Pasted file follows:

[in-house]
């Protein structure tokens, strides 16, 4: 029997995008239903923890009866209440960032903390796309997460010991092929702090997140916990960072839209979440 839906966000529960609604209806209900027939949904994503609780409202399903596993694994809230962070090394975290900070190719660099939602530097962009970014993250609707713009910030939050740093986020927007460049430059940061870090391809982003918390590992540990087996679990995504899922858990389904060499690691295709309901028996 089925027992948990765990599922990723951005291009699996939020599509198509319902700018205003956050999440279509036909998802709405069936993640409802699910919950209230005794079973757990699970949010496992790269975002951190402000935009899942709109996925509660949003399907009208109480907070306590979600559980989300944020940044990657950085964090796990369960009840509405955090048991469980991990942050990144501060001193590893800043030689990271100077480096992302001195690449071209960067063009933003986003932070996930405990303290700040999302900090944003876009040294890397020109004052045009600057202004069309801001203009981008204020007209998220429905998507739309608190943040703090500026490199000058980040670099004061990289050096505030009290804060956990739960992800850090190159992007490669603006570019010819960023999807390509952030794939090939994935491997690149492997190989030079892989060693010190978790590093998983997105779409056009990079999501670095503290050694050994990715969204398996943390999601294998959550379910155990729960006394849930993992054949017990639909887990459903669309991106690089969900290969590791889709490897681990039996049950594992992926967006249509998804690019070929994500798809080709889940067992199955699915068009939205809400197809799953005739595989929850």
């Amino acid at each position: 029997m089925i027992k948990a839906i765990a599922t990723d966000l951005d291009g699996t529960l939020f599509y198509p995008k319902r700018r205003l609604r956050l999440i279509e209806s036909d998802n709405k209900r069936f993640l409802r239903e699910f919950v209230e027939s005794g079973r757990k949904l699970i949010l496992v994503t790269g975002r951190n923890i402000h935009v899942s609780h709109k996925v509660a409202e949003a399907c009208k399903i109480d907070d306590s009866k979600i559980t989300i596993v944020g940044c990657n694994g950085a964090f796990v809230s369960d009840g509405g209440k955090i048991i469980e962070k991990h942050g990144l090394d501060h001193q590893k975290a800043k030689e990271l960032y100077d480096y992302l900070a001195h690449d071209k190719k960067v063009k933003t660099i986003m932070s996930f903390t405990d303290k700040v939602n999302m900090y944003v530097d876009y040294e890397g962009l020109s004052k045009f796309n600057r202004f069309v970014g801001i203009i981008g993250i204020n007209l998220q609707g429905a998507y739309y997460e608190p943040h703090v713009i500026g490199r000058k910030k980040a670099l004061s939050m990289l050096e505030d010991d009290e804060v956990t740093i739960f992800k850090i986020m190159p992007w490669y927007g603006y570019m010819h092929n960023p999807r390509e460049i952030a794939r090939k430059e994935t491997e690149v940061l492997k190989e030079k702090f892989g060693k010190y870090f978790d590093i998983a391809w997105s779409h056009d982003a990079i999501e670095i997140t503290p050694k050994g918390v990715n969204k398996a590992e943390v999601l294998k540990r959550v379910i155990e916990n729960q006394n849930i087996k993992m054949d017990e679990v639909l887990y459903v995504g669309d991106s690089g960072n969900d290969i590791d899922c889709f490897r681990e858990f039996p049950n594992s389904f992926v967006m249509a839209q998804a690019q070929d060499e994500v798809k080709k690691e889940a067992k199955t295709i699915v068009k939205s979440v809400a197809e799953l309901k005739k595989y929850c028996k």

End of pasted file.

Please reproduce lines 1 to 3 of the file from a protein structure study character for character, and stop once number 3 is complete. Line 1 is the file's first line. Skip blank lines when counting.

[in-house]
């Protein structure tokens, strides 16, 4: 029997995008239903923890009866209440960032903390796309997460010991092929702090997140916990960072839209979440 839906966000529960609604209806209900027939949904994503609780409202399903596993694994809230962070090394975290900070190719660099939602530097962009970014993250609707713009910030939050740093986020927007460049430059940061870090391809982003918390590992540990087996679990995504899922858990389904060499690691295709309901028996 089925027992948990765990599922990723951005291009699996939020599509198509319902700018205003956050999440279509036909998802709405069936993640409802699910919950209230005794079973757990699970949010496992790269975002951190402000935009899942709109996925509660949003399907009208109480907070306590979600559980989300944020940044990657950085964090796990369960009840509405955090048991469980991990942050990144501060001193590893800043030689990271100077480096992302001195690449071209960067063009933003986003932070996930405990303290700040999302900090944003876009040294890397020109004052045009600057202004069309801001203009981008204020007209998220429905998507739309608190943040703090500026490199000058980040670099004061990289050096505030009290804060956990739960992800850090190159992007490669603006570019010819960023999807390509952030794939090939994935491997690149492997190989030079892989060693010190978790590093998983997105779409056009990079999501670095503290050694050994990715969204398996943390999601294998959550379910155990729960006394849930993992054949017990639909887990459903669309991106690089969900290969590791889709490897681990039996049950594992992926967006249509998804690019070929994500798809080709889940067992199955699915068009939205809400197809799953005739595989929850």
């Amino acid at each position: 029997m089925i027992k948990a839906i765990a599922t990723d966000l951005d291009g699996t529960l939020f599509y198509p995008k319902r700018r205003l609604r956050l999440i279509e209806s036909d998802n709405k209900r069936f993640l409802r239903e699910f919950v209230e027939s005794g079973r757990k949904l699970i949010l496992v994503t790269g975002r951190n923890i402000h935009v899942s609780h709109k996925v509660a409202e949003a399907c009208k399903i109480d907070d306590s009866k979600i559980t989300i596993v944020g940044c990657n694994g950085a964090f796990v809230s369960d009840g509405g209440k955090i048991i469980e962070k991990h942050g990144l090394d501060h001193q590893k975290a800043k030689e990271l960032y100077d480096y992302l900070a001195h690449d071209k190719k960067v063009k933003t660099i986003m932070s996930f903390t405990d303290k700040v939602n999302m900090y944003v530097d876009y040294e890397g962009l020109s004052k045009f796309n600057r202004f069309v970014g801001i203009i981008g993250i204020n007209l998220q609707g429905a998507y739309y997460e608190p943040h703090v713009i500026g490199r000058k910030k980040a670099l004061s939050m990289l050096e505030d010991d009290e804060v956990t740093i739960f992800k850090i986020m190159p992007w490669y927007g603006y570019m010819h092929n960023p999807r390509e460049i952030a794939r090939k430059e994935t491997e690149v940061l492997k190989e030079k702090f892989g060693k010190y870090f978790d590093i998983a391809w997105s779409h056009d982003a990079i999501e670095i997140t503290p050694k050994g918390v990715n969204k398996a590992e943390v999601l294998k540990r959550v379910i155990e916990n729960q006394n849930i087996k993992m054949d017990e679990v639909l887990y459903v995504g669309d991106s690089g960072n969900d290969i590791d899922c889709f490897r681990e858990f039996p049950n594992s389904f992926v967006m249509a839209q998804a690019q070929d060499e994500v798809k080709k690691e889940a067992k199955t295709i699915v068009k939205s979440v809400a197809e799953l309901k005739k595989y929850c028996k």